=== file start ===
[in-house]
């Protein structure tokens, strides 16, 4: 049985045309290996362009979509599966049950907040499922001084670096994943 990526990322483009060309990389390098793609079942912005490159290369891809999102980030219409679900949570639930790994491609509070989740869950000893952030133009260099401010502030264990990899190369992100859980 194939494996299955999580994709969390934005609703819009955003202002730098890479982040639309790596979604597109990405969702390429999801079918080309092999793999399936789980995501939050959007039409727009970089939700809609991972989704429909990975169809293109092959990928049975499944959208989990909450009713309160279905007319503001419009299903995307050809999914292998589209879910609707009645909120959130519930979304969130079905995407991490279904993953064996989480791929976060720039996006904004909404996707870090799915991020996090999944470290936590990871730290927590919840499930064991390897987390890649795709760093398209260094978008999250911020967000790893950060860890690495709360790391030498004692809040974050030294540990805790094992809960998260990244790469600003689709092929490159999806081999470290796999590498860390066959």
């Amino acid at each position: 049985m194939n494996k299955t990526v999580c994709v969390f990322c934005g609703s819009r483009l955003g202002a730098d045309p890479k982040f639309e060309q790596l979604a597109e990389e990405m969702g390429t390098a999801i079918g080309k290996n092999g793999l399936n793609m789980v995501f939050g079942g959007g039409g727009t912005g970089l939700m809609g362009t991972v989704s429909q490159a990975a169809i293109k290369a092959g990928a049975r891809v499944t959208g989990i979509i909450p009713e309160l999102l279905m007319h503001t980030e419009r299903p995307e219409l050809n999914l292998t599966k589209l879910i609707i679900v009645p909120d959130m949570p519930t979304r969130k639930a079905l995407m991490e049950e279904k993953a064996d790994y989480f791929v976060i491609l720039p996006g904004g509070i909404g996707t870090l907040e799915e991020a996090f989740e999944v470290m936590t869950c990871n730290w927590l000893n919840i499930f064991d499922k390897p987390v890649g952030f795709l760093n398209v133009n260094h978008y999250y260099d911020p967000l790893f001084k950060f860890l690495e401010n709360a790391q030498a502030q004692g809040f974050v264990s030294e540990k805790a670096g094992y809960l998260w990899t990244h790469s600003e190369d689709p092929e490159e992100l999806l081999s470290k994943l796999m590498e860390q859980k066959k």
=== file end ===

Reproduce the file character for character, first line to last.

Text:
[in-house]
């Protein structure tokens, strides 16, 4: 049985045309290996362009979509599966049950907040499922001084670096994943 990526990322483009060309990389390098793609079942912005490159290369891809999102980030219409679900949570639930790994491609509070989740869950000893952030133009260099401010502030264990990899190369992100859980 194939494996299955999580994709969390934005609703819009955003202002730098890479982040639309790596979604597109990405969702390429999801079918080309092999793999399936789980995501939050959007039409727009970089939700809609991972989704429909990975169809293109092959990928049975499944959208989990909450009713309160279905007319503001419009299903995307050809999914292998589209879910609707009645909120959130519930979304969130079905995407991490279904993953064996989480791929976060720039996006904004909404996707870090799915991020996090999944470290936590990871730290927590919840499930064991390897987390890649795709760093398209260094978008999250911020967000790893950060860890690495709360790391030498004692809040974050030294540990805790094992809960998260990244790469600003689709092929490159999806081999470290796999590498860390066959």
């Amino acid at each position: 049985m194939n494996k299955t990526v999580c994709v969390f990322c934005g609703s819009r483009l955003g202002a730098d045309p890479k982040f639309e060309q790596l979604a597109e990389e990405m969702g390429t390098a999801i079918g080309k290996n092999g793999l399936n793609m789980v995501f939050g079942g959007g039409g727009t912005g970089l939700m809609g362009t991972v989704s429909q490159a990975a169809i293109k290369a092959g990928a049975r891809v499944t959208g989990i979509i909450p009713e309160l999102l279905m007319h503001t980030e419009r299903p995307e219409l050809n999914l292998t599966k589209l879910i609707i679900v009645p909120d959130m949570p519930t979304r969130k639930a079905l995407m991490e049950e279904k993953a064996d790994y989480f791929v976060i491609l720039p996006g904004g509070i909404g996707t870090l907040e799915e991020a996090f989740e999944v470290m936590t869950c990871n730290w927590l000893n919840i499930f064991d499922k390897p987390v890649g952030f795709l760093n398209v133009n260094h978008y999250y260099d911020p967000l790893f001084k950060f860890l690495e401010n709360a790391q030498a502030q004692g809040f974050v264990s030294e540990k805790a670096g094992y809960l998260w990899t990244h790469s600003e190369d689709p092929e490159e992100l999806l081999s470290k994943l796999m590498e860390q859980k066959k």